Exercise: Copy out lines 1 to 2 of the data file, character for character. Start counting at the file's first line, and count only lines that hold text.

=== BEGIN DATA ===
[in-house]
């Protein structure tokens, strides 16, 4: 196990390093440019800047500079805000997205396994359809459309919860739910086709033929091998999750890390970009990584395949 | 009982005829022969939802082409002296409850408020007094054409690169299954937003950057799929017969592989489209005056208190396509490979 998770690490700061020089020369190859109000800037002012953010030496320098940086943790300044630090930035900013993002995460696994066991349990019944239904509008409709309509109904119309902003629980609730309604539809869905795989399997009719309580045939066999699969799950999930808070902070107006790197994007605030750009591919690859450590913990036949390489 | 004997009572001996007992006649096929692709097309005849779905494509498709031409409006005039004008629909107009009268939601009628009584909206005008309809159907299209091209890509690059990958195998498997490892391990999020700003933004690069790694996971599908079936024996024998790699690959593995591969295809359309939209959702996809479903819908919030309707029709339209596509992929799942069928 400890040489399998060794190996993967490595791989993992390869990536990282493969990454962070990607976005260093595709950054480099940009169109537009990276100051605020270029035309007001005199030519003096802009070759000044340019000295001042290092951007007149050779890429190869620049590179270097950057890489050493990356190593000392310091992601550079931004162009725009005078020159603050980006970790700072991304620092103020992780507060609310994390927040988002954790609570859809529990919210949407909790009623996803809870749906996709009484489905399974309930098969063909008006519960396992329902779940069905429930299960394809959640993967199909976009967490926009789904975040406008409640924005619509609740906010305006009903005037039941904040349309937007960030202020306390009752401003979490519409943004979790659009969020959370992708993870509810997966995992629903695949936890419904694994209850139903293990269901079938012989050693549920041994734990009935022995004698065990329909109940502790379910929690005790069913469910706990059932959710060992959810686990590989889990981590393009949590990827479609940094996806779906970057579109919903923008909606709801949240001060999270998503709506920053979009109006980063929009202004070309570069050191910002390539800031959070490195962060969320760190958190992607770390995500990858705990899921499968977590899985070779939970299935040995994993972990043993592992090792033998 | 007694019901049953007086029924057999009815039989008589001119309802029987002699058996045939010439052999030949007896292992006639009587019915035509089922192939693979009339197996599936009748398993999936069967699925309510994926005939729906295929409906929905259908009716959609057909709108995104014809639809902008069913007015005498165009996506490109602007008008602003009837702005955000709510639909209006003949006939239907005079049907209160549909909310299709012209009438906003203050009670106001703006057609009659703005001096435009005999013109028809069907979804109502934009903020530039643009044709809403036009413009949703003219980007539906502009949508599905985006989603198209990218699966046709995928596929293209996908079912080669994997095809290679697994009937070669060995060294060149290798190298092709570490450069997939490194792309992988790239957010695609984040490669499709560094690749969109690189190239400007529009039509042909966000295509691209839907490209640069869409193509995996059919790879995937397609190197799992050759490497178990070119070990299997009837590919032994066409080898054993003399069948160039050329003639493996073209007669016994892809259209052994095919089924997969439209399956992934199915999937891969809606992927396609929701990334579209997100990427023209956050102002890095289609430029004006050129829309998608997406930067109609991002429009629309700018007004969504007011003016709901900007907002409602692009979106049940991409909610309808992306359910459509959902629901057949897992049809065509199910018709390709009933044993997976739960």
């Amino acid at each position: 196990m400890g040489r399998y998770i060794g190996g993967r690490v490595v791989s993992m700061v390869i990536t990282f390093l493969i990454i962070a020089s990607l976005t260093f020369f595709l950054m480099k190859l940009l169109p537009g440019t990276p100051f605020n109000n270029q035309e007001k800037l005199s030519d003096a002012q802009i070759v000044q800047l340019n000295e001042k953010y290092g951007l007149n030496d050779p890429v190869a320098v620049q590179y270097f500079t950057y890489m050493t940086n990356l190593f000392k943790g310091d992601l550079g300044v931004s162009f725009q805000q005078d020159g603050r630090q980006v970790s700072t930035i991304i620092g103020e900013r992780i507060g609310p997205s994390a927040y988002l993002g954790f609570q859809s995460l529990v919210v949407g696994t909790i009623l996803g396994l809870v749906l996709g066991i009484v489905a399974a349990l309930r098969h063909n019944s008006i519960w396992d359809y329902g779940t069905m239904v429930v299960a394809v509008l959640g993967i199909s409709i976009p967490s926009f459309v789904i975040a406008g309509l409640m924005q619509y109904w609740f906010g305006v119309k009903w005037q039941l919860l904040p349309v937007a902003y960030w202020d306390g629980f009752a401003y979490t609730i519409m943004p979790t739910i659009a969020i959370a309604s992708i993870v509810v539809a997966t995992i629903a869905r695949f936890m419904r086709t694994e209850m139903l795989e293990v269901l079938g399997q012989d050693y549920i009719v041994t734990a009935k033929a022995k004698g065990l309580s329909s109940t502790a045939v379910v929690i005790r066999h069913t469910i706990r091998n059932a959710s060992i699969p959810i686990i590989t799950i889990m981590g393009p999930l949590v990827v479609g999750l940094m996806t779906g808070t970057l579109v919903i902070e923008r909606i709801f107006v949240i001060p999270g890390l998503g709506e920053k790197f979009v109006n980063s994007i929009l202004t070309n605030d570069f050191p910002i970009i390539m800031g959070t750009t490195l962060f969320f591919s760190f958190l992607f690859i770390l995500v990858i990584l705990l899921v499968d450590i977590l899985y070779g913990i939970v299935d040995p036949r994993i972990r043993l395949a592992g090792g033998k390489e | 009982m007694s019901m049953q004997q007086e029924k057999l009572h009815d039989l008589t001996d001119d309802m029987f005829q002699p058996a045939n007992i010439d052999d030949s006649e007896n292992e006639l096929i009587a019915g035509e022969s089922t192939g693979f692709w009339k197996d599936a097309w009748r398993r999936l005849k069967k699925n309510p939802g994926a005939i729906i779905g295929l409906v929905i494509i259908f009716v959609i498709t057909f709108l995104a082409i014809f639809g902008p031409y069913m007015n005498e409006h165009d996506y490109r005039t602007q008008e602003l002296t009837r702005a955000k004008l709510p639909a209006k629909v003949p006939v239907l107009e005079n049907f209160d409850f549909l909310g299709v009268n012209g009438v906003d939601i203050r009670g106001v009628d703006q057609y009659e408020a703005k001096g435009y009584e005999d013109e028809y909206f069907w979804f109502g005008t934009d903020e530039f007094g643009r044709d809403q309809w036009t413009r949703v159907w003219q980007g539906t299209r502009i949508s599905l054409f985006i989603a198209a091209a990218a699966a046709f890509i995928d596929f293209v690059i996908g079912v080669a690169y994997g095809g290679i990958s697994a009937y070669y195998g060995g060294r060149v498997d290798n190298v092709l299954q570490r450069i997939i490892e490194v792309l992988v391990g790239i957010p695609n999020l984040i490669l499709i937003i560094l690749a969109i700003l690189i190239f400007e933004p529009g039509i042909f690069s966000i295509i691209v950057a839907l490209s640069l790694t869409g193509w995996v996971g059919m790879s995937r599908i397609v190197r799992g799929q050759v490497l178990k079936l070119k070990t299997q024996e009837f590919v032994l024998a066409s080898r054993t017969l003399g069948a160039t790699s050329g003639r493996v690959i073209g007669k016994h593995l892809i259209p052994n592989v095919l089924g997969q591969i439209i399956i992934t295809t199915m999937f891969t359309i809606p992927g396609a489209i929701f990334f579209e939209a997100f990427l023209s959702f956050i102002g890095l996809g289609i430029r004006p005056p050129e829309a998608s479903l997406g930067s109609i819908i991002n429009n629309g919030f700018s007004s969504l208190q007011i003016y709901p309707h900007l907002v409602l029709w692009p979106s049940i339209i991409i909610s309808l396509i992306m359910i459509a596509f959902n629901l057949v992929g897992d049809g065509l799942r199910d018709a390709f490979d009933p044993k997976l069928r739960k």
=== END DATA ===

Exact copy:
[in-house]
């Protein structure tokens, strides 16, 4: 196990390093440019800047500079805000997205396994359809459309919860739910086709033929091998999750890390970009990584395949 | 009982005829022969939802082409002296409850408020007094054409690169299954937003950057799929017969592989489209005056208190396509490979 998770690490700061020089020369190859109000800037002012953010030496320098940086943790300044630090930035900013993002995460696994066991349990019944239904509008409709309509109904119309902003629980609730309604539809869905795989399997009719309580045939066999699969799950999930808070902070107006790197994007605030750009591919690859450590913990036949390489 | 004997009572001996007992006649096929692709097309005849779905494509498709031409409006005039004008629909107009009268939601009628009584909206005008309809159907299209091209890509690059990958195998498997490892391990999020700003933004690069790694996971599908079936024996024998790699690959593995591969295809359309939209959702996809479903819908919030309707029709339209596509992929799942069928 400890040489399998060794190996993967490595791989993992390869990536990282493969990454962070990607976005260093595709950054480099940009169109537009990276100051605020270029035309007001005199030519003096802009070759000044340019000295001042290092951007007149050779890429190869620049590179270097950057890489050493990356190593000392310091992601550079931004162009725009005078020159603050980006970790700072991304620092103020992780507060609310994390927040988002954790609570859809529990919210949407909790009623996803809870749906996709009484489905399974309930098969063909008006519960396992329902779940069905429930299960394809959640993967199909976009967490926009789904975040406008409640924005619509609740906010305006009903005037039941904040349309937007960030202020306390009752401003979490519409943004979790659009969020959370992708993870509810997966995992629903695949936890419904694994209850139903293990269901079938012989050693549920041994734990009935022995004698065990329909109940502790379910929690005790069913469910706990059932959710060992959810686990590989889990981590393009949590990827479609940094996806779906970057579109919903923008909606709801949240001060999270998503709506920053979009109006980063929009202004070309570069050191910002390539800031959070490195962060969320760190958190992607770390995500990858705990899921499968977590899985070779939970299935040995994993972990043993592992090792033998 | 007694019901049953007086029924057999009815039989008589001119309802029987002699058996045939010439052999030949007896292992006639009587019915035509089922192939693979009339197996599936009748398993999936069967699925309510994926005939729906295929409906929905259908009716959609057909709108995104014809639809902008069913007015005498165009996506490109602007008008602003009837702005955000709510639909209006003949006939239907005079049907209160549909909310299709012209009438906003203050009670106001703006057609009659703005001096435009005999013109028809069907979804109502934009903020530039643009044709809403036009413009949703003219980007539906502009949508599905985006989603198209990218699966046709995928596929293209996908079912080669994997095809290679697994009937070669060995060294060149290798190298092709570490450069997939490194792309992988790239957010695609984040490669499709560094690749969109690189190239400007529009039509042909966000295509691209839907490209640069869409193509995996059919790879995937397609190197799992050759490497178990070119070990299997009837590919032994066409080898054993003399069948160039050329003639493996073209007669016994892809259209052994095919089924997969439209399956992934199915999937891969809606992927396609929701990334579209997100990427023209956050102002890095289609430029004006050129829309998608997406930067109609991002429009629309700018007004969504007011003016709901900007907002409602692009979106049940991409909610309808992306359910459509959902629901057949897992049809065509199910018709390709009933044993997976739960």